Remember those days, not too long ago, when we used to stay on the edge of our seats in anticipation of the next processor that would roll out of Intel or AMD that would make the last generation of pc’s and laptops look like snails?
Or when storage companies would launch the next drive that would seem so huge that we would wonder if we could ever fill them up?
Yea, I can’t say that I was on the edge of my seat, but since I am a bit of a geek, I did get a little excited when I head the news.
Moore’s law has reigned supreme in 1965 and the prediction that the number of transistors on a chip will double about every two years is remarkable.
Untill more recent times that is.
Gordon Moore is probably surprised to see how difficult it’s become to keep at that rate in recent times, in which chip manufactures are hitting a slowdown of sorts.
We’ve always depended on hardware advances to carry us through the huge growth in information that has become so much a part of our everyday lives — and now many believe (including myself) that we’ll have to turn sthis focus towards the software.
Social software in particular … seems to be going through much of the same path as hardware did in the earlier days, and at the same mind boggling speed.
The current and future need to have a virtual “workspace” or software that aids in collaboration has been around much longer than most would believe.
As long back as the 1940’s with the Memex as Christopher Allen’s insightful article “Tracing the Evolution of Social Software” points out.
According to the article:
“A memex is a device in which an individual stores all his books, records, and communications, and which is mechanized so that it may be consulted with exceeding speed and flexibility. It is an enlarged intimate supplement to his memory.”
Since then we’ve seen hypertext, information exchange, groupware, business suites, forums, discussion boards, web portals, blogs, and the social networking sites that almost every one of us is on today.
Through every phase from the start, what has been consistent is the growing number of users that have adopted these social technologies with every passing year … and the immense growth in the volume of content and information that is exchanged and consumed through this software.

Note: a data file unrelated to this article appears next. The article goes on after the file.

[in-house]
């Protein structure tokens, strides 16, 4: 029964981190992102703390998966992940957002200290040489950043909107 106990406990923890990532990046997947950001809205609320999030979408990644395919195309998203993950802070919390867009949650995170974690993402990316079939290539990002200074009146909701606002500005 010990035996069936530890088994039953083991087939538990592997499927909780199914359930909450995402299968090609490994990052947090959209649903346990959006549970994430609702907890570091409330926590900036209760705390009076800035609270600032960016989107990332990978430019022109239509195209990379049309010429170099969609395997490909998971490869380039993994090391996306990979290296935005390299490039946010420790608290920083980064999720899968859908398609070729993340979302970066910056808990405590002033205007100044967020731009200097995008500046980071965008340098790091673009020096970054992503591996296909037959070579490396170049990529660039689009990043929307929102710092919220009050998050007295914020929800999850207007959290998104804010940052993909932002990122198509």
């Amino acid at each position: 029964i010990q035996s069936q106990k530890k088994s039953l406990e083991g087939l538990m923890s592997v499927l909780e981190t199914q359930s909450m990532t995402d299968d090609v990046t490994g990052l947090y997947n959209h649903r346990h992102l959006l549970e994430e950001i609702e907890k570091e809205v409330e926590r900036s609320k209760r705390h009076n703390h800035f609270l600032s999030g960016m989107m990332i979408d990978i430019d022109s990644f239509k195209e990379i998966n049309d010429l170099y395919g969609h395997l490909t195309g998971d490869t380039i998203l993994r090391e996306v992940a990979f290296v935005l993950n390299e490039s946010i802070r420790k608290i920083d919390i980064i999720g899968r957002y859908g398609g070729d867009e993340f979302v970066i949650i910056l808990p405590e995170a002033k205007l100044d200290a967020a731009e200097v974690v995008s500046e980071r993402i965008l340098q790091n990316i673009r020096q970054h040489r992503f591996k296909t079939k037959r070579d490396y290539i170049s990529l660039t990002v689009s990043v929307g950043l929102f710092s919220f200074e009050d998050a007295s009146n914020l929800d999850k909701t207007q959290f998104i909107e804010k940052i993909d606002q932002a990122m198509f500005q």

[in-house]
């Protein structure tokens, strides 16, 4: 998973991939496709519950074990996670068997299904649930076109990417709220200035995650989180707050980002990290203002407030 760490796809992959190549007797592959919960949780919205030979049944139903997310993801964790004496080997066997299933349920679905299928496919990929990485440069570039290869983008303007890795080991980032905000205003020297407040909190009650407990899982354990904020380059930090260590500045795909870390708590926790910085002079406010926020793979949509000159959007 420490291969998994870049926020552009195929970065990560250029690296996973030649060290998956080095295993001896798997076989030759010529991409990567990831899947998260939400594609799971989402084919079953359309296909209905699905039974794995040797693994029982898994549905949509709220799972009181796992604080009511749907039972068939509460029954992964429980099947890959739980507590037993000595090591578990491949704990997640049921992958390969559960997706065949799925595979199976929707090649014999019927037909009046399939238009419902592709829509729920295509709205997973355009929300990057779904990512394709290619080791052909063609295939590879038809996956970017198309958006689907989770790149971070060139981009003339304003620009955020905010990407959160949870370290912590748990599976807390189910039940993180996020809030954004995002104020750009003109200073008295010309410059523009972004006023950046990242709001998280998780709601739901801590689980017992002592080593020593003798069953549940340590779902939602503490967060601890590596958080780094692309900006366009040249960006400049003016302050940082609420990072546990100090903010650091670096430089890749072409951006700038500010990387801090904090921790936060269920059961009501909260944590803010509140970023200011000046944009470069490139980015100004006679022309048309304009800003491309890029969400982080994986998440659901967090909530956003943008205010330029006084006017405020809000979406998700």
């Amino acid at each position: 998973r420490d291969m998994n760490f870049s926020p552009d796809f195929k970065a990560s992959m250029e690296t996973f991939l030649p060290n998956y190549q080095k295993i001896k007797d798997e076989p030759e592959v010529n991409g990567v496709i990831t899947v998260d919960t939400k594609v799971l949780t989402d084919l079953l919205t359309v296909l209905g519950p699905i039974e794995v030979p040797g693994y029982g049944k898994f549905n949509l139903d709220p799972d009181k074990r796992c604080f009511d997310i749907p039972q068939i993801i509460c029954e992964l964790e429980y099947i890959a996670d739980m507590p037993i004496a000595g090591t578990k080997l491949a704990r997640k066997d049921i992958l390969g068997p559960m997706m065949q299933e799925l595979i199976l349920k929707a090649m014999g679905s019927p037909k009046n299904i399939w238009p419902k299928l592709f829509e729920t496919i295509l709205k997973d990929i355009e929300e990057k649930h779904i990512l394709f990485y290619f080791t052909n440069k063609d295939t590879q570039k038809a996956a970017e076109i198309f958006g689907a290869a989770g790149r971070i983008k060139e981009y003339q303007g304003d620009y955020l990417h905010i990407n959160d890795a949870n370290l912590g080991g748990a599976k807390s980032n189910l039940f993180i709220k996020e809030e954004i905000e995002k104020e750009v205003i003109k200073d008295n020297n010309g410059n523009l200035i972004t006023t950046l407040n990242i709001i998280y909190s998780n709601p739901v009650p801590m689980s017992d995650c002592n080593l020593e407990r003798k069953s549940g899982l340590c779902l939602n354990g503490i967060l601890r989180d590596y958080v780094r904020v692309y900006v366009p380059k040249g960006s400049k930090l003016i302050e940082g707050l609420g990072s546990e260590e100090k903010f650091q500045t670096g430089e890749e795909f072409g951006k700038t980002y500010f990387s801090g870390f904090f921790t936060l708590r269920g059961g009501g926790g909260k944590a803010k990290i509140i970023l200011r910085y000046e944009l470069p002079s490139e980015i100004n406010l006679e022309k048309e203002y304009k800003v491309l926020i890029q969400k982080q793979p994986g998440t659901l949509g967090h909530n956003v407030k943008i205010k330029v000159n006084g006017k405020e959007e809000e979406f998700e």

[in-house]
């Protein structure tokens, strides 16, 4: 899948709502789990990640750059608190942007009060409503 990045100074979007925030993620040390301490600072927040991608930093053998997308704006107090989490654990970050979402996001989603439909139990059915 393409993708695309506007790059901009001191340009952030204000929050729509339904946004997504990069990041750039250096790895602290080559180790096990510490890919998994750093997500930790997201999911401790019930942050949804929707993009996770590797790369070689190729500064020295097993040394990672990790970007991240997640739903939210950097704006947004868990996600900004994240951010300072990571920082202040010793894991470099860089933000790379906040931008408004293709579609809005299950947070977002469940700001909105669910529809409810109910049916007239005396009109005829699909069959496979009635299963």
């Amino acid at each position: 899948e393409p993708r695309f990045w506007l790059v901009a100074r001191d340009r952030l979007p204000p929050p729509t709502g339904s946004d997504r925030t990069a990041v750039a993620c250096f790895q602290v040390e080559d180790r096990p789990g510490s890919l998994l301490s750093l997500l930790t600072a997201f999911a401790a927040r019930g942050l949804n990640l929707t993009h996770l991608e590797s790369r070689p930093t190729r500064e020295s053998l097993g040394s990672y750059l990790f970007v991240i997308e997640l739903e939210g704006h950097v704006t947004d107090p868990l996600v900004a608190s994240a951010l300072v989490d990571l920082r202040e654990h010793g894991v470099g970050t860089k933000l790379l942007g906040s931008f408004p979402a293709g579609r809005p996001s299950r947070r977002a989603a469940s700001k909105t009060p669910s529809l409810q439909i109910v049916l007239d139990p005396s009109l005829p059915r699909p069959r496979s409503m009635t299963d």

And even though analysys say it’s slowing down, in order to get the click-throughs, it’s really not at all.
Considering that Facebook has crossed 1 billion user count, and then taking into account how many of these people use the platform for over an hour a day, the amount of data the software has to support is immense by any standard.
What’s interesting to note is that it’s not just social networking sites like Facebook that need to keep up with the growing demand.
Businesses all over the world, with employee strengths ranging from a few, to tens and hundreds of thousands are relying on social software for their business communication and collaboration infrastructure — and the information being exchanged is growing rapidly every year.
Now, considering that the hardware technology is not growing at the rate that Moore was confident will continue through the end of time, a lot of emphasis will fall upon the developers of social software to carry us through the evolution of information exchange, amidst the hardware, that could soon seem to become a limiting factor.
All this is well and good on a macro view, but how does all this affect the average social software buyer or user?
When we buy or decide to use social software for our businesses, many of us tend to make decisions that fulfill our current requirements, ignoring the trend at which our information needs are advancing — and ignoring how Moore’s law also applies to social software.
We tend to forget, that although a particular software works well now, it may have to be customized and tweaked to support what’s expected of it along the way and into the future.
All of the large scale social networks have been overhauled and modified considerably from time to time to scale with the growth — and the same applies to even the smaller networks.
Service-oriented architecture, or SOA, which software platforms like our own Communifire is based on, is seeing an increased support among developers who understand the need to leave room for enhancements and new components to be added on in the future.
Back in 2005, InfoWorld published an article titled” IBM exec: Impending death of Moore’s Law calls for software development changes,” where the company emphasized SOA and said:
“Continuing with IBM’s SOA push, Booch introduced a demo of “SOA Integration Framework,” which is intended to provide for a set of services at the developer’s disposal when building an SOA. Still a research project and not an actual product, the framework generates a WSDL for a service and allows the developer to search for appropriate business components.”
While we continue to use social software, we need to learn from its evolution, and remember — even software can become obsolete quickly.
It’s important to think into the future … and you have to consider the factors that offer you room to scale in the future.
Users will continue to grow; usage of social software is also going to continue to grow, as is the immense volume of information that will need to be handled.
Is your social software up to the task?